If there’s a hard rock canon, Guns N’ Roses are part of it. Appetite for Destruction (1987) remains the all-time best-selling debut album, having gifted headbangers, rebellious teens, stoners, classic rock DJs, and Guitar Hero aficionados with iconic hits “Welcome to the Jungle”, “Sweet Child O’ Mine”, and “Paradise City”. But the line-up changed, the drugs, the bloat of double albums and decadent tours, and the erratic and sometimes violent behavior of frontman Axl Rose arguably overshadowed the great music. The operatic music videos and ascendancy of alt-rock in the early ’90s also contributed to the band’s swift decline.
Because of this duality, Guns N’ Roses have a conflicted legacy. Are they chart-topping, hard-living rock gods with legacies akin to the bands who most inspired them (Aerosmith, AC/DC, and the Stones)? Or are they closer in kind to their fellow ’80s Los Angeles hard rockers who crossed over and found chart success but are remembered more for spectacle than substance (Motley Crue and Poison)? Three decades after Appetite for Destruction blew our minds, what does this band signify?
These are the questions that music journalist Art Tavana engages in his immensely readable new book, Goodbye Guns N’ Roses: The Crime, Beauty, and Amplified Chaos of America’s Most Polarizing Band. Tavana argues compellingly that Guns N’ Roses made their bones by looking backward. Aside from their early flirtations with hair spray, Guns N’ Roses had little in common with their 1980s peers who aspired to replicate the camp of Kiss and the guitar pyrotechnics of Van Halen, and much more in common with the nihilism of punk rock and the bad boy blues of the Rolling Stones, both of which had flourished at least a decade before Appetite for Destruction. Fans and critics often (claim to) fetishize innovation in popular music, yet they embraced Guns N’ Roses, who were essentially, says Tavana, stuck in the ‘70s.
Another knock on Guns N’ Roses, according to Tavana, is that the band “consistently failed to form a cohesive political agenda.” Tavana touches on the controversy surrounding the racist and homophobic lyrics to songs like “One in a Million”, but devotes even more ink to exploring the incoherence of songs that seemed to be engaging social issues. From “Welcome to the Jungle” to “Civil War”, the band’s catalog contains lyrics that are vaguely about important concerns—urban unrest, war, addiction, and eventually China’s role on the global stage. And yet, Tavana concludes, Axl “sounded like an undergrad struggling to find a thesis.”
Tavana also reviews a good deal of the band’s bad behavior. Readers who came of age in the late ’80s and early ’90s and/or follow pop culture closely will likely already know about much of this alleged behavior: domestic violence, lots of hard drugs, concerts canceled or cut short, public meltdowns, celebrity feuds, profane and offensive lyrics. I won’t lie; it’s juicy content. But Tavana puts these familiar incidents to work, using the band’s debauchery and outrageous ethos as an in-road for considering the Guns N’ Roses’ relevance in 2021. What role could the band that wrote “One in a Million” play in a culture in which many young people are fighting for LGBTQ rights and supporting #BlackLivesMatter and #MeToo?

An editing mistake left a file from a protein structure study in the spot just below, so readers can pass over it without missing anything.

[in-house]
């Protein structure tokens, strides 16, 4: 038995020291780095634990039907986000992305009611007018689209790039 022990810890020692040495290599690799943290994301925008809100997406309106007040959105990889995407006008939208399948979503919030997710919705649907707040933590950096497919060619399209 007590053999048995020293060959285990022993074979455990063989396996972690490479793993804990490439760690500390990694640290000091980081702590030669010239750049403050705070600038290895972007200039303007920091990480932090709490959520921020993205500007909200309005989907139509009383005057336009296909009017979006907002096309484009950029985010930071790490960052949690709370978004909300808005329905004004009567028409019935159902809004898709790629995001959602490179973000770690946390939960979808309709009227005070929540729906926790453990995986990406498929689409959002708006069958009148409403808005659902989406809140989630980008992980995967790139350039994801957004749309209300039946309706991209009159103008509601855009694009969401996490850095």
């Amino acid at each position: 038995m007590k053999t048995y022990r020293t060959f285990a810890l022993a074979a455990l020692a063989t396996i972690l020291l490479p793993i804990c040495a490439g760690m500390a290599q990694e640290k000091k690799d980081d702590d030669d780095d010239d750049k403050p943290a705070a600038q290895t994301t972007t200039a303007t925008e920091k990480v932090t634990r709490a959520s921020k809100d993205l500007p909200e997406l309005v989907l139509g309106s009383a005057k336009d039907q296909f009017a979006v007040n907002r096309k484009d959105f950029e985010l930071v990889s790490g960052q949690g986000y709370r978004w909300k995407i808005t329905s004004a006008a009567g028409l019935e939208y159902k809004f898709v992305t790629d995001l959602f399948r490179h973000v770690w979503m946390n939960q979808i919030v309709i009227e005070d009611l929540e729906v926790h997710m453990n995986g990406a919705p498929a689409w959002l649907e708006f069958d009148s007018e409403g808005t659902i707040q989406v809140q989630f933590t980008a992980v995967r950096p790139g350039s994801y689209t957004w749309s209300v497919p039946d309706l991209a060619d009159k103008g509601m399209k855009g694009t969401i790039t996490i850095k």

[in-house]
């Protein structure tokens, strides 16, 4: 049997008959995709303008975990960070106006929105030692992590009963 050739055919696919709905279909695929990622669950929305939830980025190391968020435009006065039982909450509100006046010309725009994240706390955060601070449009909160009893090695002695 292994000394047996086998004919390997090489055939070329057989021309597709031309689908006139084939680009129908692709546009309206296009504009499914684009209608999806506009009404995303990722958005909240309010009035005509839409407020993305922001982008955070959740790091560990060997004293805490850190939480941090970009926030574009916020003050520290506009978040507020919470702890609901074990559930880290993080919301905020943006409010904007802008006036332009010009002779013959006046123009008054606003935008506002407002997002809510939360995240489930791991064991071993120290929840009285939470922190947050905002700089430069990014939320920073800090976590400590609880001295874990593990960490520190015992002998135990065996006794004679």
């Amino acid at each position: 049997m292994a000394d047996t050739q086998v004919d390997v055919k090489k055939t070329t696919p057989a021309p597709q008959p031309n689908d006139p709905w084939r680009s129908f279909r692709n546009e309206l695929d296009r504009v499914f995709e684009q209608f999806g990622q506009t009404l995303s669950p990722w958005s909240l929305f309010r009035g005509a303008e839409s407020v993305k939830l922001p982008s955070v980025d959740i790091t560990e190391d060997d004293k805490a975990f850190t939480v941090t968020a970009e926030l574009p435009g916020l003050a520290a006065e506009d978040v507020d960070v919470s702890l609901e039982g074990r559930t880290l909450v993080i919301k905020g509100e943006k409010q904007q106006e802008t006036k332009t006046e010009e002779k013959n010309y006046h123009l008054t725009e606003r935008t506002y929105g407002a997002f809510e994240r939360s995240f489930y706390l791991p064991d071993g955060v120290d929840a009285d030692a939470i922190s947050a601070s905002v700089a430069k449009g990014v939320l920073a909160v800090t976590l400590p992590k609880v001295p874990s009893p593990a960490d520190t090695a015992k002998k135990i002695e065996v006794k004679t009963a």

Tavana suggests that for all of these reasons, Axl “is simply no longer someone America’s youth cares to listen to,” and he may be right. Though Guns N’ Roses still gets airplay on classic rock radio, fewer rock kids seem to revere the band as much as they do Led Zeppelin (also not known for being all that enlightened), the Beatles, the Doors, and Nirvana.
Speaking of Nirvana, Tavana offers a vivid and thoughtful retelling of the feud between Axl and Kurt Cobain and invites us to consider the populism, accessibility, relevance, and progressivism of Cobain in conversation with the iconography and legacy of Axl Rose. Again, it’s not wholly new ground, but Tavana’s analysis is sharp and interesting.
Goodbye Guns N’ Roses has a few weaknesses. I would have liked to see more Duff, Izzy, and Steven Adler in the book. Sure, Axl’s personality and lead guitarist Slash’s virtuosity are the first things we associate with Guns N’ Roses, and these elements require the most unpacking when making sense of how and why the band rose and fell. But Duff and Izzy were arguably the architects of the band’s merging of punk, blues, and garage rock aesthetics, and Adler was likely the hardest living of the band. A deeper dive into group dynamics might have strengthened Tavana’s claims about the sound and style of Guns N’ Roses.
I also got dizzy at times from Tavana’s tendency to pile pop culture analogy on top of pop culture analogy. He is very effective at putting cultural artifacts in conversation with one another, comparing, for instance, Guns N’ Roses aesthetic to Quentin Tarantino’s, or thinking about Axl’s iconography in light of Jim Morrison’s. At times, though, I found myself wanting Tavana to stick with one analogy and see it through to its implications and resonances instead of moving to a new point of comparison. Axl is like Jim Morrison and Charles Bukowski and Martin Sheen and Salinger and Lennon and Travolta’s character in Battlefield Earth. Whew!
Despite those few quibbles, Goodbye Guns N’ Roses is an engaging book of music and cultural criticism and an important contribution to conversations about the legacy of hard rock and the ways we reckon with problematic art. Tavana never slips into rote platitudes about wokeness or generation gaps. He approaches his subject with humor, passion, and a long view of rock ‘n’ roll and the pop culture landscape writ large.